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  • Writer's pictureSensei Jay


May 26, 2022


I want to welcome Diana and Bryon to our dojo. It’s exciting that we will need more welcome books packets soon.

What’s Happenin’

ž Memorial Day – Monday, May 30. Dojo is Closed

ž Hakama Class – Sunday, May 29, 11:00 am. This is mandatory for all ASNJ instructors; instructors from any dojo are welcome. There is no charge.

žLehrman Shihan – Wednesday, June 8, 7:00 pm. Lehrman Shihan teaches the second Wednesday of each month. This is a mandatory class for all ASNJ instructors and an exciting treat for all our students and guests. We welcome visitors from other dojos who would like to attend.

žSummer BBQ and Kyu test – Saturday, July 30. We always have a big barbeque in the summer. Aren’t that what summers are for? Please put this in your calendar. If I was a computer guy, I would insert a calendar thingy you could just click on. Oh Well. I can do Aikido.

A Smoothie

I was talking with an old friend about moving smoothly while practicing Aikido. We discussed the need to slow down to move smoothly. Speed, like learning any anything, comes with practice and time. There is another concept that I have seen that greatly effects smoothness. That is our brain (I hate to keep bringing that up but, well, it is kind of an important organ.). Smoothness is an idea that you express with your body. How you think about a technique is how it will look. Let’s look.

If you look at a technique, like someone learning, karate you would see it as two parts. Blocking or avoiding an attack, and then the counterattack or the throw (in Karate, that would be a punch or a kick). The technique would have two separate parts with a pause in the middle while you switch modes, defense to attack. But that is not what Aikido is about. The connection experienced in the attack is the entire technique. That connection is one movement as you receive the attack until the uke either gets thrown or is pinned. It is not necessary to view Aikido as an adversarial modality and perform it as a two-part idea, just follow the attack to its conclusion – one smooth movement.

Relax Already

In Tai Chi Chuan, the goal is to “open” your joints. This starts by relaxing. Then, as you become aware, you create space in your joints. The joint is opened by adding space between the bones. This happens in Aikido also. It all starts with relaxing. Koichi Tohei, in one of his books, says the most important thing he learned from O’Sensei was how to relax. Relax and open your joints (I think it sounds like a business plan for a marijuana dispensary.). How do you relax?

You relax by not doing anything, not by doing nothing. You cannot do nothing. That is doing something. You cannot relax by ‘doing’ nothing. That is an oxymoron. In physics, you can have kinetic energy or potential energy. You can have action or inactivity. In music, you play a note or rest. One is doing something; the other is not. The opposite of doing something is not doing anything. You cannot relax by doing, only by stopping the action, in this case, tension. To observe this, lift an arm and holding it out sideways and try to relax. After two minutes, try to stop holding your arm out. Gravity will bring it down. You cannot relax but you can stop tensing.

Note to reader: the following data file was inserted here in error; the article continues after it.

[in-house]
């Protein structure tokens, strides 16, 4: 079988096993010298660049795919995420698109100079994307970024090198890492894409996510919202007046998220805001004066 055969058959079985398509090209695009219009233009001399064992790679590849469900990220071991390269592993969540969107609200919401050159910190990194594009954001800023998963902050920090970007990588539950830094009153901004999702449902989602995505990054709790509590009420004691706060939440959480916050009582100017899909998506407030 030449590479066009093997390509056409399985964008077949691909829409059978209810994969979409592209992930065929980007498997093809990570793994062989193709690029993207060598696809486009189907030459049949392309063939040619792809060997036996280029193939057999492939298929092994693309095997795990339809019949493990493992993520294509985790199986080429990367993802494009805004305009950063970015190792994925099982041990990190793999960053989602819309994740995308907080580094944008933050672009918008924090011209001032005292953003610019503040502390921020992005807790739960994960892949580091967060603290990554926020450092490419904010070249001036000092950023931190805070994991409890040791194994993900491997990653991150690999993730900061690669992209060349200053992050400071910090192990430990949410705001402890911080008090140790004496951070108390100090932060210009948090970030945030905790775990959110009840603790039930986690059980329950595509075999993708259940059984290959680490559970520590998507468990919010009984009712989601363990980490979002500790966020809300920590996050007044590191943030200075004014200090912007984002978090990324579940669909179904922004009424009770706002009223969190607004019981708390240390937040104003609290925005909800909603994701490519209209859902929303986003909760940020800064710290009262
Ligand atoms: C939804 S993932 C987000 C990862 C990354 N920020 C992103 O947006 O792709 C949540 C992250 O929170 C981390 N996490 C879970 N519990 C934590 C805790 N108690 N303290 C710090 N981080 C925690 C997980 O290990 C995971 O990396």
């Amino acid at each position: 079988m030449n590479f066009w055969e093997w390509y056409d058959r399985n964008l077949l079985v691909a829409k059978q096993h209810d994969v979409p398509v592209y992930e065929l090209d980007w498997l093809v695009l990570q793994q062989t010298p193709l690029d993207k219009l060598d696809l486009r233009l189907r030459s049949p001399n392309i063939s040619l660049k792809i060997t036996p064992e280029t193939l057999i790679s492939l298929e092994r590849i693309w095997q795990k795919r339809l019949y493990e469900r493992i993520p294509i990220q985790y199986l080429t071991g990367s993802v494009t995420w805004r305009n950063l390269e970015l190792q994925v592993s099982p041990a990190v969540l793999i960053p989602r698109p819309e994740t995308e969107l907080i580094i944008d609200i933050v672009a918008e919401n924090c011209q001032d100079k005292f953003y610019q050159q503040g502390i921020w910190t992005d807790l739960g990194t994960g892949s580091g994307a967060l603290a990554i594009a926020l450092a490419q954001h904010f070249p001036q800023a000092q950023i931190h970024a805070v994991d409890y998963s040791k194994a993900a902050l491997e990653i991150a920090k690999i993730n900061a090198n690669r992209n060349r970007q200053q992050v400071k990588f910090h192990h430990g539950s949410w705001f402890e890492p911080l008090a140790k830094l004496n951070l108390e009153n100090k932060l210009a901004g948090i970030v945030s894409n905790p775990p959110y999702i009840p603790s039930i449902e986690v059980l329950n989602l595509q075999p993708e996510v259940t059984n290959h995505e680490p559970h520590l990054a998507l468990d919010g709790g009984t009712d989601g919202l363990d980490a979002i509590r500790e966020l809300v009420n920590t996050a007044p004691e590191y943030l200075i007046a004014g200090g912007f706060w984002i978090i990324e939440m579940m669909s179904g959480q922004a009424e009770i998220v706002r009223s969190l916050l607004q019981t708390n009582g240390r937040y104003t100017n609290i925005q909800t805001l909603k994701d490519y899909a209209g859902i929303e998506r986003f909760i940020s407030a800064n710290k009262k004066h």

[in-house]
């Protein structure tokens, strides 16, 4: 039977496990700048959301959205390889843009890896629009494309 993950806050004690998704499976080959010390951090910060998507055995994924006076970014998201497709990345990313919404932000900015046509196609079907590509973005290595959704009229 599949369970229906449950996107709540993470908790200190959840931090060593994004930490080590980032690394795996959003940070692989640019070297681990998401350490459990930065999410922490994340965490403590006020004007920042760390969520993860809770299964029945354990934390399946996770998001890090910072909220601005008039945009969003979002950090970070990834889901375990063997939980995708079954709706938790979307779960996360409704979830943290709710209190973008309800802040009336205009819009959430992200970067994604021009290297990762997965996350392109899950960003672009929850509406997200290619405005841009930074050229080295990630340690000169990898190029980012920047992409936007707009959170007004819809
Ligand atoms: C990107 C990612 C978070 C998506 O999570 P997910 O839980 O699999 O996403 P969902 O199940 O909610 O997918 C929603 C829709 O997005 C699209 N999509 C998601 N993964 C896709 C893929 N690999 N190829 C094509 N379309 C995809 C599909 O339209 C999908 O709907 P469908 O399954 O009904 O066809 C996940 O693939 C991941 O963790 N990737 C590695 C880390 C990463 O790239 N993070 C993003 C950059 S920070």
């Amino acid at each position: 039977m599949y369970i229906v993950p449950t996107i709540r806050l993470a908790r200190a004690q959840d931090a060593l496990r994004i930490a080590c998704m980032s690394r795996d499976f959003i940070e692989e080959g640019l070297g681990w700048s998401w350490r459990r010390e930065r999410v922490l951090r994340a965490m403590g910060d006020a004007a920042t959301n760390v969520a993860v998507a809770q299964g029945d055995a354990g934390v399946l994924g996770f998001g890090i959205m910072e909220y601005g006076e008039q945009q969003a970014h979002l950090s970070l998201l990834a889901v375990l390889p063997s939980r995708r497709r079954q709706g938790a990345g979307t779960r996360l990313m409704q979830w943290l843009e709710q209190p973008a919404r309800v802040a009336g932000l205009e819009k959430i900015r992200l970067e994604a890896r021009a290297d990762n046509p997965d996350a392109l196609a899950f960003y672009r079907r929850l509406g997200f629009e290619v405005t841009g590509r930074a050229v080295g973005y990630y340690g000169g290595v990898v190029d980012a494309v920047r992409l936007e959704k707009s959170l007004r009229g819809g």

The concept is easy. Cease the action of tensing and you are relaxed. So, why isn’t everyone reading this now completely relaxed like some enlightened swami at the top of a snow-covered mountain wearing only a loin cloth? Because we need to become aware of the experience of the tension in our bodies. We do this by awareness. We practice Aikido, we practice Tai Chi Chuan, we meditate to be more aware of ourselves (At least I hope we practice these things). So, pay attention to what you are experiencing when you practice. Pay attention to when the technique feels forced or when it is not smooth. That is where and when you are being tense. Relax already. Have a smoothie.

Back Around Again

Let’s keep expanding our backs. We talked about it in the last letter and I added opening the joints but let’s think about Oshiro. I love that O’Sensei included techniques that happen behind us to make sure we think about Aikido as a complete sphere, not a hemisphere. Why would anyone every grab your arm and say, “I am going to run behind this person and grab their other hand?” Suuuure. That happens every fight. It is nage who makes this decision, not uke. Uke attacks by running straight at you. You raise your arm toward uke’s face so they grab your arm in defense or run into your hand realizing what a bad idea that was and will leave you alone then. Draw uke in and turn your body so uke has no choice to go behind you. The last thing you want to do at this point is stop moving with an angry (because they just ran into your hand?) attacker behind you. This is bad. To quote Dr. Spengler from Ghost Busters “It would be bad.” Keep moving in a circle, in a sphere. To do this, think about a sphere so uke will run into you. Make a sphere by rounding your back and move and think circularly. If you pull your shoulder blades behind you, you are stopping the flow behind you. Be round, with your spine straight, but be round. Otherwise, you and uke will collide (unless they like to needlessly run behind you). Remember, again in the words or Dr. Spengler “Don’t cross the streams.” Aikido is round, so is your back.

--Sensei Jay

“A good stance and posture reflect a proper state of mind.”

- Moihei Ueshiba, the Founder of Aikido

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